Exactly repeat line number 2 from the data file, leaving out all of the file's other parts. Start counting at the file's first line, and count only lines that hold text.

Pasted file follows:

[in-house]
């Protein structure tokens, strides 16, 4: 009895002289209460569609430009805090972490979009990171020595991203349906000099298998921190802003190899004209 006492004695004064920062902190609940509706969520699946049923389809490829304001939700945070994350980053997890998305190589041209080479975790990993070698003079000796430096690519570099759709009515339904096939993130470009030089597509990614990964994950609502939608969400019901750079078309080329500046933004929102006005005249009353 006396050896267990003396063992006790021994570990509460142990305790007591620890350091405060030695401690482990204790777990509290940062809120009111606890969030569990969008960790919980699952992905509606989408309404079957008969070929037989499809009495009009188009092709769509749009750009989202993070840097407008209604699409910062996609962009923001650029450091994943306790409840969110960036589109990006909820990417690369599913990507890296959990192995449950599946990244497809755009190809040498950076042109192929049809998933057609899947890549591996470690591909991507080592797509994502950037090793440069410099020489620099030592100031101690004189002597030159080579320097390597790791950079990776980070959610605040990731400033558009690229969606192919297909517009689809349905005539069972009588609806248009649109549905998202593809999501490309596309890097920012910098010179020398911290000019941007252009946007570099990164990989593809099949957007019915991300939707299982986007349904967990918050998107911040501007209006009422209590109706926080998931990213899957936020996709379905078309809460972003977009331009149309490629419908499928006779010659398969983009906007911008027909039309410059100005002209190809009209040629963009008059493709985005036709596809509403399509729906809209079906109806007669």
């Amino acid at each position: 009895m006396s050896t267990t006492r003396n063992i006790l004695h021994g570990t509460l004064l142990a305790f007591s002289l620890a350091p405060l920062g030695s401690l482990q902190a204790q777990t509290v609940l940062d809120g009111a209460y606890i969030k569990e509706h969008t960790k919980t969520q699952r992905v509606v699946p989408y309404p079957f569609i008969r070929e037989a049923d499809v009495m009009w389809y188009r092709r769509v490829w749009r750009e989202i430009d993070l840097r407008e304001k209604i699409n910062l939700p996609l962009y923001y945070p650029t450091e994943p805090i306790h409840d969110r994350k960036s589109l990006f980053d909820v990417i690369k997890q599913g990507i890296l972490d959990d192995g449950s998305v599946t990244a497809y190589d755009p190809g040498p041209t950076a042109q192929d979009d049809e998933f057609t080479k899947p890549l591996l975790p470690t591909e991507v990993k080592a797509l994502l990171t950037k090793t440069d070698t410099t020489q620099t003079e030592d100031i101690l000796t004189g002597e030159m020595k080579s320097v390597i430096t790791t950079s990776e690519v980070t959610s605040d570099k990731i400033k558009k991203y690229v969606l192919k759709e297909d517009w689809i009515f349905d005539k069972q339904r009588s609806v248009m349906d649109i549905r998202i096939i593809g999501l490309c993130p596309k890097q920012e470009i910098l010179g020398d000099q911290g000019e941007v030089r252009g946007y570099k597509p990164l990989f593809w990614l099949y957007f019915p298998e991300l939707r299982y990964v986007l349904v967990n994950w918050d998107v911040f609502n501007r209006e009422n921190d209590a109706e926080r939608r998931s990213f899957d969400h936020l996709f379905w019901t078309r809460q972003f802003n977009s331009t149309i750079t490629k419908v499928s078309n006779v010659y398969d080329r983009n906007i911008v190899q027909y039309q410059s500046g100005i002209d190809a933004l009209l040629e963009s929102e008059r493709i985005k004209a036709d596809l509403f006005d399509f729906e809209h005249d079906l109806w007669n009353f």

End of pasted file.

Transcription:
């Protein structure tokens, strides 16, 4: 009895002289209460569609430009805090972490979009990171020595991203349906000099298998921190802003190899004209 006492004695004064920062902190609940509706969520699946049923389809490829304001939700945070994350980053997890998305190589041209080479975790990993070698003079000796430096690519570099759709009515339904096939993130470009030089597509990614990964994950609502939608969400019901750079078309080329500046933004929102006005005249009353 006396050896267990003396063992006790021994570990509460142990305790007591620890350091405060030695401690482990204790777990509290940062809120009111606890969030569990969008960790919980699952992905509606989408309404079957008969070929037989499809009495009009188009092709769509749009750009989202993070840097407008209604699409910062996609962009923001650029450091994943306790409840969110960036589109990006909820990417690369599913990507890296959990192995449950599946990244497809755009190809040498950076042109192929049809998933057609899947890549591996470690591909991507080592797509994502950037090793440069410099020489620099030592100031101690004189002597030159080579320097390597790791950079990776980070959610605040990731400033558009690229969606192919297909517009689809349905005539069972009588609806248009649109549905998202593809999501490309596309890097920012910098010179020398911290000019941007252009946007570099990164990989593809099949957007019915991300939707299982986007349904967990918050998107911040501007209006009422209590109706926080998931990213899957936020996709379905078309809460972003977009331009149309490629419908499928006779010659398969983009906007911008027909039309410059100005002209190809009209040629963009008059493709985005036709596809509403399509729906809209079906109806007669």